I disagree Isaac,

The board does not return to its previous state when ambient moisture is re-introduced. The ribs, which are glued across the grain, restrain the panel's return to its previous free state. So as the panel picks up ambient moisture, it expands. However, the expansion is resisted by the ribbing.

This resistance of the ribbing, combined with EMC induced expansion forces the panel into an unbalanced state of compression. It is unbalanced because the un-ribbed side of the panel is unequally restrained, forcing the panel into a crown.

Then, that unbalanced crown is forced into further compression by applying anywhere from 500lbs to over 1000lbs of downbearing.

Jim Ialeggio


Edited by jim ialeggio (06/15/13 03:59 PM)
Edit Reason: redundant sentences...sigh
_________________________
Jim Ialeggio
www.grandpianosolutions.com
advanced soundboard and action redesigns
978 425-9026
Shirley Center, MA

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#2102868 - 06/15/13 11:26 AM Re: Does a soundboard improve with aging? [Re: tdv]
Craig Hair Offline
Full Member

Registered: 06/03/11
Posts: 205
Loc: Holyoke, MA


It has been my experience that old soundboard material becomes stiffer over time, not more flexible. At the same time, the wood has become lighter from the loss of bound moisture other than water. These combined developments compliment one another, and result in a marked rise in the natural impedence of the wood. This rise manifests itself as an added clarity in the tonal response

In this way I would say that soundboard material improves with aging. Who would'nt use the most thoroughly aged wood for their boards? And, if the conditions for the piano are absolutely perfect, then I could imagine a board that sounds better with time, where the natural vibrancy of the wood might keep ahead of structural compromises. But everything goes against it.

As I see it, the soundboard is a driven system that relies on mechanical advantages to produce an acoustic effect. The closest mechano-acoustic cousin is the singing saw, with its large acoustic body, stressed into opposing springs, being activated by a small driver.; clearly a very efficient transduction model. The crowned board bucks against the rim, becoming a stiffer spring, with a higher natural impedance, and responds to the wire by reproducing the higher partials more clearly. The downbearing is there to ensure that the board gets bucked. If the mechanical relationships lessen, then the effect is lessened in turn.

In this way an old piano, with just a remnant of crown and bearing, may lack the power and the dynamic range provided by a robust crown/bearing, yet still exibit a tonal clarity so distinct that many choose to live with the downside, rather than risk losing it. This clarity, I believe, comes from the raised impedance of the wood, in total, making the best of a bad mechanical state. The bass section, responding the best to a lowered impedance, suffers the least. The high treble lives and dies by its crown. Like the saw, if there is not a springy tensioned interface, energy dissipates instantly. The break becomes pronounced as the mechanical founadions of each note,being drasticly different, have degraded in divergant fashion. We call it the bass fiddle to banjo effect. These are all mechanical failings due to the shrinkage of the wood. And even though loosening the board along the spine and belly rail allows you to push some crown back into the longest ribs.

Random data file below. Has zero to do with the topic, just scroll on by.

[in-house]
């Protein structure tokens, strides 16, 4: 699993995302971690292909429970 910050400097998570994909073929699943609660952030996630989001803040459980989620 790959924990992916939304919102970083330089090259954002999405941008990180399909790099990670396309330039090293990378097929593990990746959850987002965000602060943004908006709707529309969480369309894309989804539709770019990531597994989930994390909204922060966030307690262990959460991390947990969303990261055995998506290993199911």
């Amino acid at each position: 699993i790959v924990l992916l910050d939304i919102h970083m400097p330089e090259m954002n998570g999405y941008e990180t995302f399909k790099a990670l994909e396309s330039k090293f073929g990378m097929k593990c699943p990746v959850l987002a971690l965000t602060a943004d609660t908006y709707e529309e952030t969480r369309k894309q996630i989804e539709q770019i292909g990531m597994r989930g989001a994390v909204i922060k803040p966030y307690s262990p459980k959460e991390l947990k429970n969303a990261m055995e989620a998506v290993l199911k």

And this does a lot to improve the break.

Nothing but a complete removal and reconstruction,however, can reestablish the mechanical foundations in the treble. These limitations have driven most decisions to replace.

With replacement, however, there is an unavoidable change in the imedance of the resonant material. It may solve all the mechanical problems in the board, but the basic voice of the piano will be changed. It may gain in power and balance, but the loss of age clarity obliterates a certain promptness and presence. As for myself, the clarity is worth the exta work involved in restoration over refabrication.

Old tonewood is stable and responsive but it is not indestructable. The annual shrinkage rate, something that never goes away, has slowed over a century to the point of being almost negligible. Stable not meaning dead, the wood still expands across the grain with enough strength to bow the ribs, though we do use curved caulding. Still, anything that would ruin a new board might damage one of these as well. All fully functioning pianos are deceptivly delicate and need environmental maintenance.

As far as the Strads go, musicians tell me that the difference lies in how the instruments play as well as how they sound. That they are so readily responsive that they are less work to play and easier to controll.




,
_________________________
Craig Hair
Hampshire Piano
Holyoke, MA

hampshirepiano.co
soundboardrecrown.com